Theodore Roosevelt once said, “Comparison is the thief of joy.” And I think most of us can agree that when it comes to comparison on social media, it truly is.
You’ve likely had an experience where you were going about your day, feeling somewhat pleasant and then you start scrolling. Soon, you notice that you’re thinking you don’t have enough friends, aren’t progressing in your life quickly enough, or that your apartment needs a complete makeover. What happened? Why did you go from feeling pleasant to feeling jealous, lonely, dejected, or unworthy?
It’s natural for humans to compare themselves to one another and sometimes we benefit from upward comparison (comparing ourselves to those who appear to be doing better in life than us), while other times we might benefit from downward comparison (comparing ourselves to those who have it worse). For example, upward comparison is helpful for inspiration and motivation and downward comparison can be beneficial when we need a dose of gratitude for how good we actually have it.
Before social media, our comparisons came from in-person interactions with colleagues, roommates, friends, and family members. We knew them in a more three dimensional and dynamic way, so even if we found ourselves in an upward comparison, we also knew some of the things in their life that weren’t so wonderful. This knowledge gave us a bit of freedom from the comparison since we knew first hand all of the imperfections that existed. In contrast, many of today’s comparisons come from online observations of people we might not truly know. We see their curated images and carefully crafted captions. We end up comparing ourselves to a version of them that likely doesn’t even exist.
A 2014 study that focused only on college students and FaceBook found that when these young adults engaged in upward comparison on social media, their self-esteem dropped significantly (Vogel et al. 2014). In other words, when the college students saw someone online who they felt was more attractive, healthier, or had more virtual likes, comments, and followers, their view of themselves and their life plummeted.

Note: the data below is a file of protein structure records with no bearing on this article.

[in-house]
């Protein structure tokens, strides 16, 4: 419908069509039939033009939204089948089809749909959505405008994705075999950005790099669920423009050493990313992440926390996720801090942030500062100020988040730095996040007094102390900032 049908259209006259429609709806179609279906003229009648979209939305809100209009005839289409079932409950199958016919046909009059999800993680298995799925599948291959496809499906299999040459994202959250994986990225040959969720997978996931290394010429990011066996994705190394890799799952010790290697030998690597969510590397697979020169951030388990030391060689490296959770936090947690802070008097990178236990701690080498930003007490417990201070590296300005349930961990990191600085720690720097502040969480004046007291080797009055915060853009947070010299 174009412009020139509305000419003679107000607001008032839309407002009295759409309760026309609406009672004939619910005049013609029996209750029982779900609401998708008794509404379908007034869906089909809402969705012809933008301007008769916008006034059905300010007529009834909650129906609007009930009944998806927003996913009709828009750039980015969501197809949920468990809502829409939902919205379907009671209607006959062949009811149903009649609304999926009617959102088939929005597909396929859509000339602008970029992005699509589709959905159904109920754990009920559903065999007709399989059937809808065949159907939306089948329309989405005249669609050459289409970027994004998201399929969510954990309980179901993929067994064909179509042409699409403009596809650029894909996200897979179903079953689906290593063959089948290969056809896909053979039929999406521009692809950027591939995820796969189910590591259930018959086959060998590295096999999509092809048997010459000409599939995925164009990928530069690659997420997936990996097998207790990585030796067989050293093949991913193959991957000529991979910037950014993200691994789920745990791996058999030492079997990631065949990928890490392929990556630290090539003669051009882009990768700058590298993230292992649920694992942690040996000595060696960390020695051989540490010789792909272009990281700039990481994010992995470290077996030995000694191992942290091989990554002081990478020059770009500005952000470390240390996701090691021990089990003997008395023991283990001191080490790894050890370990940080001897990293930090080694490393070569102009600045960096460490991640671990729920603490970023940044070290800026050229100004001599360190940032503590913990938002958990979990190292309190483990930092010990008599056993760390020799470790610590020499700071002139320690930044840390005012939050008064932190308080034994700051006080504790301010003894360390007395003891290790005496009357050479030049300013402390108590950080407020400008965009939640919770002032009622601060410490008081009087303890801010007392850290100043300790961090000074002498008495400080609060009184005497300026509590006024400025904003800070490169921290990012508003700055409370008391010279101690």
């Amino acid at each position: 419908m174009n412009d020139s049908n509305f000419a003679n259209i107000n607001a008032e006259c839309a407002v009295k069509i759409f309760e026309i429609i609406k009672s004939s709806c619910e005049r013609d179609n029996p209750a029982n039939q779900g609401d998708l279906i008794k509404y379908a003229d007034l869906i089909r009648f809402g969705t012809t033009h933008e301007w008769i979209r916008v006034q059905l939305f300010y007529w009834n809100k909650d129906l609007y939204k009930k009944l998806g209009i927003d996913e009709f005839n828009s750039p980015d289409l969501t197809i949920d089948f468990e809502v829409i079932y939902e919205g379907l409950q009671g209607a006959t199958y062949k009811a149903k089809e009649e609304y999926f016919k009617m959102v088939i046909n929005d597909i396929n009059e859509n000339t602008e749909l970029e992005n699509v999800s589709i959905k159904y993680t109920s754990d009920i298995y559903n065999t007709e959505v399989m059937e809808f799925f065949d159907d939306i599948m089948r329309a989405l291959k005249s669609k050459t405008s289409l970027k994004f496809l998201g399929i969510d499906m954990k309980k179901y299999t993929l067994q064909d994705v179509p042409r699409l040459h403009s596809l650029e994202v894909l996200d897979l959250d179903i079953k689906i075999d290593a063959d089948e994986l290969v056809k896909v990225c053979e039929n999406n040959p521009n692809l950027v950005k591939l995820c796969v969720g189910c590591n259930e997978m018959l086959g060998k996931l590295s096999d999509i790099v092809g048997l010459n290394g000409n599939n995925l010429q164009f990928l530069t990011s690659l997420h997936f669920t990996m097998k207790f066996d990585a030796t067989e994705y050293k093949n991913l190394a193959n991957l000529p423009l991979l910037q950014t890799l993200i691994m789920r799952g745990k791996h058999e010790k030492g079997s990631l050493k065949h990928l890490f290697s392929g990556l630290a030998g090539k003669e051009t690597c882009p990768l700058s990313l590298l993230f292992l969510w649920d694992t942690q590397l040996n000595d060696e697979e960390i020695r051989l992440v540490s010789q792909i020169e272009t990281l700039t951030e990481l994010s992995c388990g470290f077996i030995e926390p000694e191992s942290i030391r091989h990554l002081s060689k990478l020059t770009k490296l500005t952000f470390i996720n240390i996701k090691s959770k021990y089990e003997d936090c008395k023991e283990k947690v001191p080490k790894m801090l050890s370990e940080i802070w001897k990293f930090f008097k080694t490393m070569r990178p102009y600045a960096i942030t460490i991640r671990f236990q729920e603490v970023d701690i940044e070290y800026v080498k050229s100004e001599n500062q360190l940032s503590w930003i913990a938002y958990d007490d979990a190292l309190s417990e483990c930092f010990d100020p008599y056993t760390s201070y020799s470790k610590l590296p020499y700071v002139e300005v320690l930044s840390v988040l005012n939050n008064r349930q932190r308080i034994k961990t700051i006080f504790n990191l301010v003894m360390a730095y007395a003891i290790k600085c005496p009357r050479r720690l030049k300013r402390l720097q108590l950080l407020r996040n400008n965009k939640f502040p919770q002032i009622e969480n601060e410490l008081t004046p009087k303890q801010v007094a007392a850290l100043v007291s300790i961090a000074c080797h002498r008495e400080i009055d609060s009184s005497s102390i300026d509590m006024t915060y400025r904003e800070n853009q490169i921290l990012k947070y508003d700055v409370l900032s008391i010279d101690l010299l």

Let that sink in for a moment.
Nothing about these college students changed. They were the same people prior to viewing online profiles and posts and they were the same people after. They had the same achievements, successes, and goals. All that changed was their perception of themselves, which they were basing solely on what they viewed online. On someone’s carefully curated highlight reel.
Isn’t that wild?! You could be feeling so proud of the internship you recently scored and like you’re totally on track for your goals and then boom! You see a post of someone from your program about the paid job she just landed with a way more impressive title than your internship. You’re deflated and start thinking that your internship is a waste of time and that you should just give up.
Comparison, while a thief, is a normal part of life. It doesn’t mean you’re broken, that you’ve screwed up, or that you’re off track. But if you find that you’re constantly comparing yourself to others and that you just can’t get out of the loop no matter how hard you try, you’d likely benefit from some additional support. It doesn’t have to be this way. Reach out to a brain coach, psychologist, therapist, or school counselor so you can create long-lasting change.
Recognized nationally for her expertise, Dr. Melanie has been invited to the White House to discuss the paramount importance of teen mental health. To learn more about mental health and find ways to overcome anxiety or self-limiting beliefs, check out Dr. Melanie McNally's Therapy Bootcamp.
Vogel, E. A., Rose, J. P., Roberts, L. R., & Eckles, K. (2014). Social comparison, social media, and self-esteem. Psychology of Popular Media Culture, 3(4), 206–222. https://doi.org/10.1037/ppm0000047
Created by industry experts